Short-Term Capital Gain Tax on Shares

Short-Term Capital Gain Tax on Shares

24 May 2024 | By INDIE

In recent years, there has been a noticeable shift in investor behaviour, with an increasing number of individuals showing a willingness to take on the risks associated with investing in stocks. Several factors contribute to this trend, including greater accessibility to financial markets through online trading platforms, a growing awareness of investment opportunities, and a desire to seek higher returns in a low-interest-rate environment.

However, along with the attraction of quick profits in the short term comes the need for a thorough understanding of the associated obligations, including taxation. As you start investing in stocks, you must equip yourself with the necessary knowledge of short-term capital gain tax on shares.

In this guide, we'll cover this concept in detail, its impact on investment returns, and more.


More About Short-Term Capital Gain Tax on Shares

As the name suggests, short-term capital gain tax on shares refers to the tax levied on the profits generated from the sale of shares held for a relatively short period, typically less than a year. This tax is applicable when you sell shares at a price higher than the purchase price within the short-term holding period.

Unlike long-term capital gains tax, which applies to investments held for more than a year, STCG tax is subject to different (higher) tax rates. Understanding the nuances of short-term capital gains tax is essential as it directly impacts the overall returns on your investments.


Tax Implications on Short-Term Capital Gains on Shares

Short-term capital gains tax on shares applies only to shares classified as short-term capital assets. To ascertain the tax rate for these capital gains on shares, you must know that the gains are categorised into two groups:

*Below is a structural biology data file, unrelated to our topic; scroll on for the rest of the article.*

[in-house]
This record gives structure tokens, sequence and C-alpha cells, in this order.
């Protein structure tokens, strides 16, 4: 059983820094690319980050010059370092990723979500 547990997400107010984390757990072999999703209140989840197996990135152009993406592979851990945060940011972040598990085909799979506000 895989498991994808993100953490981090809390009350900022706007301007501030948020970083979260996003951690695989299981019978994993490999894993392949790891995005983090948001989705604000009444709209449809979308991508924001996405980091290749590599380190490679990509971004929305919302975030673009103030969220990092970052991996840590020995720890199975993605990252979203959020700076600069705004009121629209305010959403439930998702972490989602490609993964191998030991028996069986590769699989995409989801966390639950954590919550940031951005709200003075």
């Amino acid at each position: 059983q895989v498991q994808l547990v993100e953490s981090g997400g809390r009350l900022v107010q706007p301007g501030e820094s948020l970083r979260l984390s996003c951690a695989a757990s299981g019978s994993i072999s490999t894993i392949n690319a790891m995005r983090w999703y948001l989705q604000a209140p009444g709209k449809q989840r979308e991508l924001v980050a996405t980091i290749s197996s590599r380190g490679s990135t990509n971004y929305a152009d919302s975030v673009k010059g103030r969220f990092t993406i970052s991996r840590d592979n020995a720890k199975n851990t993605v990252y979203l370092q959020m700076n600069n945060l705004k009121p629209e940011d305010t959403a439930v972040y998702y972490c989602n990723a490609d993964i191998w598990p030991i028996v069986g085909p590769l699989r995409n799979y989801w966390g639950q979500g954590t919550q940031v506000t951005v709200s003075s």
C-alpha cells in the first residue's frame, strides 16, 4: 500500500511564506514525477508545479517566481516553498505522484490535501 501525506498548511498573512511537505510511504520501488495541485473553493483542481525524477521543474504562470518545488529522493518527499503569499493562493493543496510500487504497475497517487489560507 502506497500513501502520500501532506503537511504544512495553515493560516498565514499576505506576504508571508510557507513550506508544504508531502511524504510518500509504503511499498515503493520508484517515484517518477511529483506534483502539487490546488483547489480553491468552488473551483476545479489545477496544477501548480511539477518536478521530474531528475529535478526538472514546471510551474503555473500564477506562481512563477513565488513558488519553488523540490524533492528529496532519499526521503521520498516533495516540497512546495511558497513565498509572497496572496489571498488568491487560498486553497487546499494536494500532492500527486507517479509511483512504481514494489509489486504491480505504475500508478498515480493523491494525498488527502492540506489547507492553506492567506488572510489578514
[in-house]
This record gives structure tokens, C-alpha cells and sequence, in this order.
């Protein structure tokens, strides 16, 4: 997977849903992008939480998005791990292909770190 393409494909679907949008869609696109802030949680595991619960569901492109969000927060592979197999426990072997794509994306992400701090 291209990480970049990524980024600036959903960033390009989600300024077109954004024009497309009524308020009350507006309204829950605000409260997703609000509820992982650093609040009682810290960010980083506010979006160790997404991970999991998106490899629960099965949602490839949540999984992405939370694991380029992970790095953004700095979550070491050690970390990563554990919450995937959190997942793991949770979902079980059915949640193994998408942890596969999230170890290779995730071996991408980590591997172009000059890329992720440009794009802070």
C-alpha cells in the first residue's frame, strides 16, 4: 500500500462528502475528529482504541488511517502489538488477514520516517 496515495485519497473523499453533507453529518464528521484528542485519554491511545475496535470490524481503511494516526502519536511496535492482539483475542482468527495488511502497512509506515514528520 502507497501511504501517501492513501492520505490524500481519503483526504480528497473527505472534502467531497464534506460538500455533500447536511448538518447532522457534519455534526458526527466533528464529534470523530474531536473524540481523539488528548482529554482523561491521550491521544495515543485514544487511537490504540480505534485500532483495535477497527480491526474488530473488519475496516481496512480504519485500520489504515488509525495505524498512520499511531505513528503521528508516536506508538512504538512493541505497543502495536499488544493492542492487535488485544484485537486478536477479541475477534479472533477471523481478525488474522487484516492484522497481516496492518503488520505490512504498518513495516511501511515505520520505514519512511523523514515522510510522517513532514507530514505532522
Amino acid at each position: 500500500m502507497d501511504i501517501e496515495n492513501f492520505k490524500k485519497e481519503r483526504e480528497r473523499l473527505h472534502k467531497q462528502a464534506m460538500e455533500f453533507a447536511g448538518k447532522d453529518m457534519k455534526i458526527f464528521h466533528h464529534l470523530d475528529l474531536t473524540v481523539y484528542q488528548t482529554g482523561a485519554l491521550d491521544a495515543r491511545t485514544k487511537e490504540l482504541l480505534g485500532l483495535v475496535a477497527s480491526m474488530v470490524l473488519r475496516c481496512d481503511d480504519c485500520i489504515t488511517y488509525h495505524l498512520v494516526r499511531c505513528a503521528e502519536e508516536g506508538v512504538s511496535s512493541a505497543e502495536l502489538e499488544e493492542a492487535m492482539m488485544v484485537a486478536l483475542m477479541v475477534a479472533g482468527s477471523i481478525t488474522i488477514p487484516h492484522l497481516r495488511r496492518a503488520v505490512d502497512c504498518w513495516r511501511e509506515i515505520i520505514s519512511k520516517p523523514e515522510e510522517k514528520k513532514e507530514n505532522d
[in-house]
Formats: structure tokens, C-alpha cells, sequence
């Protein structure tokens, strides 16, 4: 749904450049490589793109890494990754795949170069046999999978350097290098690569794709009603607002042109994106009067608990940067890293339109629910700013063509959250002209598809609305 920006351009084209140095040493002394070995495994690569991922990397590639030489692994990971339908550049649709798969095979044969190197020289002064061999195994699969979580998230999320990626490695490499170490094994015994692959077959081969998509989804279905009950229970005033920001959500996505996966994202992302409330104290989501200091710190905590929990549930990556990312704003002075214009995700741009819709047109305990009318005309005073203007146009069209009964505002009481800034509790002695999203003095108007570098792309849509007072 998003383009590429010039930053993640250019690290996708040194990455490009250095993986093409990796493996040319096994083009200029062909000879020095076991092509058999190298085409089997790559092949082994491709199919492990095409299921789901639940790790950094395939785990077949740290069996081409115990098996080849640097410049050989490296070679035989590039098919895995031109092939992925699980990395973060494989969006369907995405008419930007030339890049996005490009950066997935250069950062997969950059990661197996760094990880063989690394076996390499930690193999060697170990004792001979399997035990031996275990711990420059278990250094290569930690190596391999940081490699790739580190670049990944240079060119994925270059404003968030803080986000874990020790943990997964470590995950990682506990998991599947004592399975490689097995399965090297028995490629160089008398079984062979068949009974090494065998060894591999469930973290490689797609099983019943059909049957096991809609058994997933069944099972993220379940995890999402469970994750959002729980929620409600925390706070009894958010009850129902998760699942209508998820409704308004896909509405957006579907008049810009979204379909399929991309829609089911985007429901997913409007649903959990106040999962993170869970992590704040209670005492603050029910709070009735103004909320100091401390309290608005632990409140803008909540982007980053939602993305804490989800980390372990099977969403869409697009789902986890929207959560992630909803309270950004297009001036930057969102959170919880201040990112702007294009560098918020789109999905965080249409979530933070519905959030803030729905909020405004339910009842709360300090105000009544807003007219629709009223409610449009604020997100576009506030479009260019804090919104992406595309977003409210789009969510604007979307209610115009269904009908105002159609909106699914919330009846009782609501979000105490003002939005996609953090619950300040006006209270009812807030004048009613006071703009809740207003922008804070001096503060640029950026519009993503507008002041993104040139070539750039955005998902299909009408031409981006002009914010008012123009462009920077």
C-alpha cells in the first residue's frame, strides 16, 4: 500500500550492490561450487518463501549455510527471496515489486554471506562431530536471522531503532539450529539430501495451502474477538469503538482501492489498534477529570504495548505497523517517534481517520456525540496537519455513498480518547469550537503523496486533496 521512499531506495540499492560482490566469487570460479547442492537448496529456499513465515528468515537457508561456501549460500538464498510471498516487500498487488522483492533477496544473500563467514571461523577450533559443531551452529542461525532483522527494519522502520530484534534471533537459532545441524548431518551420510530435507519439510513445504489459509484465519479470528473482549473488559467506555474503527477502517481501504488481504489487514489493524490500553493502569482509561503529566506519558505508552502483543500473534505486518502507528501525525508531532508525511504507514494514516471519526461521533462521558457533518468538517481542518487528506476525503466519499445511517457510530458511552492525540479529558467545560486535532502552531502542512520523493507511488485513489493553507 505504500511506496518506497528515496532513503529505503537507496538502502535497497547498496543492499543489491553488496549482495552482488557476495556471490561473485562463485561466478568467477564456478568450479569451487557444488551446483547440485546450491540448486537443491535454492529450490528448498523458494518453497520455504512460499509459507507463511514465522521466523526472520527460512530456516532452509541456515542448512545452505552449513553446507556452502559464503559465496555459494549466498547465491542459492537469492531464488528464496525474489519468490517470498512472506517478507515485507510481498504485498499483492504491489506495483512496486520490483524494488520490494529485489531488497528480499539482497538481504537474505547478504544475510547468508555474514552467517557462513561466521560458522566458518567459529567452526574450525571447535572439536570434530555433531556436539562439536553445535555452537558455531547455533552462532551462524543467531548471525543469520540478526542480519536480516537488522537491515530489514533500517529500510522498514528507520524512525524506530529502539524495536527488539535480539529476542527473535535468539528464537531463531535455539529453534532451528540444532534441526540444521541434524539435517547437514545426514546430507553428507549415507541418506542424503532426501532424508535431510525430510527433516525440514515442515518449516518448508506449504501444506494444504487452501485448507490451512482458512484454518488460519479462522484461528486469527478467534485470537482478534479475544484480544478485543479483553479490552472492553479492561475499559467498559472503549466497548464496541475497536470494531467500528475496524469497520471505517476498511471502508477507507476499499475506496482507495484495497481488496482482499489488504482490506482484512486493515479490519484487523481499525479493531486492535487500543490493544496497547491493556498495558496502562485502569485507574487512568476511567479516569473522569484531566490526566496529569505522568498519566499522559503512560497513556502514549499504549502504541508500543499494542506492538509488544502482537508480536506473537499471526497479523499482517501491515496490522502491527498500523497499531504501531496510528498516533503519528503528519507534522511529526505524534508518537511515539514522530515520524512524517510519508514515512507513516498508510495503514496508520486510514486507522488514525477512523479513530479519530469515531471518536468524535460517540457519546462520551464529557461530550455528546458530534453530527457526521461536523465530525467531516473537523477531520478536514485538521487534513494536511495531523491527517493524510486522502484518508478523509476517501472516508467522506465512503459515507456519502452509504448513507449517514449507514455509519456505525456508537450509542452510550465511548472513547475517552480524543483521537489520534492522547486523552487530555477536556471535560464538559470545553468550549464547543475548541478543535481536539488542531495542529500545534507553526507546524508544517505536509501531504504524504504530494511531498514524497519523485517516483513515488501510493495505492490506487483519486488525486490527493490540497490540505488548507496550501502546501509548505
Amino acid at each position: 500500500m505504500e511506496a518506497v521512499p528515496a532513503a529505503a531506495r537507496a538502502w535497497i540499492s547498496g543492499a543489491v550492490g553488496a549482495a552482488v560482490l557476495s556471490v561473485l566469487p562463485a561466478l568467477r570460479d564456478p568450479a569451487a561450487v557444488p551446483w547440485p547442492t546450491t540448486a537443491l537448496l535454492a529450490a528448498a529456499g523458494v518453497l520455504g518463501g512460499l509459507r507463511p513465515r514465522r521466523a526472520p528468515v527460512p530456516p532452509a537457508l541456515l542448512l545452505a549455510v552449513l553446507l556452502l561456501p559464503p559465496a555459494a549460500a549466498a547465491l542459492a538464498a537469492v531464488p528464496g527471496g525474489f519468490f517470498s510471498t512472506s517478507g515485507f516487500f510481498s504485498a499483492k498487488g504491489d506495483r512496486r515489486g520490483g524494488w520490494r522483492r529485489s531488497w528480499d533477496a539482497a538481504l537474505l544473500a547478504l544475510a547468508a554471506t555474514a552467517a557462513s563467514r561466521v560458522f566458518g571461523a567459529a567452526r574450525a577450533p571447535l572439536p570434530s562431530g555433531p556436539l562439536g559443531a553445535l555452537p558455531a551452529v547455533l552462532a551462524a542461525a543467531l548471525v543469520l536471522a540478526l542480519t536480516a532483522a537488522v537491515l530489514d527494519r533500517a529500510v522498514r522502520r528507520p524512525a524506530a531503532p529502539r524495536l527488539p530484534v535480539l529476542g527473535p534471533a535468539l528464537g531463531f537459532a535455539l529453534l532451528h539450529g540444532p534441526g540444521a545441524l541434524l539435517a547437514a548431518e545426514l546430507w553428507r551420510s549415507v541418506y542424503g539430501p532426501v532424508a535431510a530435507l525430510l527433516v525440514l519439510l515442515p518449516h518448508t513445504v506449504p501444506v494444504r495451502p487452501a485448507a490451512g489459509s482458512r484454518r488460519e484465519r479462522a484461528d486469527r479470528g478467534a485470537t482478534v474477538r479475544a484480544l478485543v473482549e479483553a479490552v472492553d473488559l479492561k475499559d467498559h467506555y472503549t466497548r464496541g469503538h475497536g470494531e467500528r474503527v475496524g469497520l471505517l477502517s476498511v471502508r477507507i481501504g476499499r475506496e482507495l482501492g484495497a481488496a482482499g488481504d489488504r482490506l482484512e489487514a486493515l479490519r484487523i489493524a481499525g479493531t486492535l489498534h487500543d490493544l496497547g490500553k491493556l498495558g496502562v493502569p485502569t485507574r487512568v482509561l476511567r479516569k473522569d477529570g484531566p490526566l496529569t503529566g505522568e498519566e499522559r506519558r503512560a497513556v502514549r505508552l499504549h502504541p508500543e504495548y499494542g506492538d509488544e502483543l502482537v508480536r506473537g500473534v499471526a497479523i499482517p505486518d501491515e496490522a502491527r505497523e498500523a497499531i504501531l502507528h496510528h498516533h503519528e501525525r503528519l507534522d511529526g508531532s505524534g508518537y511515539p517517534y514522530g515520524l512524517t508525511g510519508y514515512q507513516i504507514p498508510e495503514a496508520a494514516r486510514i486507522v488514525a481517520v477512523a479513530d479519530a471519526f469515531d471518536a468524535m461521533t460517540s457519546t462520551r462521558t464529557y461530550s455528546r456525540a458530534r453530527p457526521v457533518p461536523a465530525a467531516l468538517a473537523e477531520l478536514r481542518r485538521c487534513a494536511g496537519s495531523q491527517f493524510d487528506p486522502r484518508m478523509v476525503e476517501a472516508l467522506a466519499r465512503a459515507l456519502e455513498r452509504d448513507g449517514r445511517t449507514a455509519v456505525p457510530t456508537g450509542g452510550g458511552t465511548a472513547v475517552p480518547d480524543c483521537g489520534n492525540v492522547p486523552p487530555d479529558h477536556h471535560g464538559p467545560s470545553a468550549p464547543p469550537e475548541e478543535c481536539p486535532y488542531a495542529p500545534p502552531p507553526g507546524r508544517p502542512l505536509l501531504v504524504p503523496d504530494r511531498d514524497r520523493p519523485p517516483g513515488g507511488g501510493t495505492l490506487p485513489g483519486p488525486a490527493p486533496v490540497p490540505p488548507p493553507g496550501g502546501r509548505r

● Short-Term Capital Gains under Section 111A

The taxation of short-term capital gains on equity shares is defined under Section 111A of the Income Tax Act, 1961. This Section outlines the tax liability for gains from equity shares, equity-oriented mutual funds, and units of business trusts sold through a recognised stock exchange.

● Short-Term Capital Gains not falling under Section 111A

Gains from shares not listed on any recognised stock exchange are not taxed under Section 111A of the Income Tax Act. Instead, these gains are included in the investor's total income during the income tax filing process and taxed according to the applicable income tax slab.

Recommended Read: What is a Floating Stock?


Exemptions Related to Short-Term Capital Gains Tax

Short-term capital gain tax on shares exemptions are rare. Still, specific income thresholds allow individuals to be exempted from paying income tax on such gains. These exemptions are particularly beneficial for certain categories of taxpayers, including:

● Resident Individuals Aged 80 years or Above

Indian individuals aged 80 years or above enjoy an exemption from paying income tax on short-term capital gains on shares if their annual income is up to Rs. 5 lakhs.

● Resident Individuals Aged 60-79 years

Resident individuals aged between 60 and 79 years are exempted from paying income tax on capital gains on shares if their annual income does not exceed Rs. 3 lakhs.

● Resident Individuals Below 60 years

Individuals under 60 are exempt from paying income tax on STCG on shares if their annual income does not exceed Rs. 2.5 lakh.

● Hindu Undivided Families (HUF)

Hindu Undivided Families (HUFs) with incomes of up to Rs. 2.5 lakh per year are exempt from paying tax on these gains on shares.


How to Reduce Your STCG Tax Liability on Shares?

To minimize your short-term capital gains tax on shares, consider the following strategies:

● Adjust your short-term capital losses on shares against other short-term or long-term capital gains. Exercise caution and avoid excessive reliance on this method.

● If your short-term capital losses exceed your capital gains in a particular financial year, you are allowed to carry forward the remaining losses to future years as a tax adjustment for up to 8 financial years.




The information provided in this article is generic and for informational purposes only. It is not a substitute for specific advice in your circumstances. Hence, you are advised to consult your financial advisor before making any financial decision. IndusInd Bank Limited (IBL) does not influence the views of the author in any way. IBL and the author shall not be responsible for any direct/indirect loss or liability incurred by the reader for making any financial decisions based on the contents and information.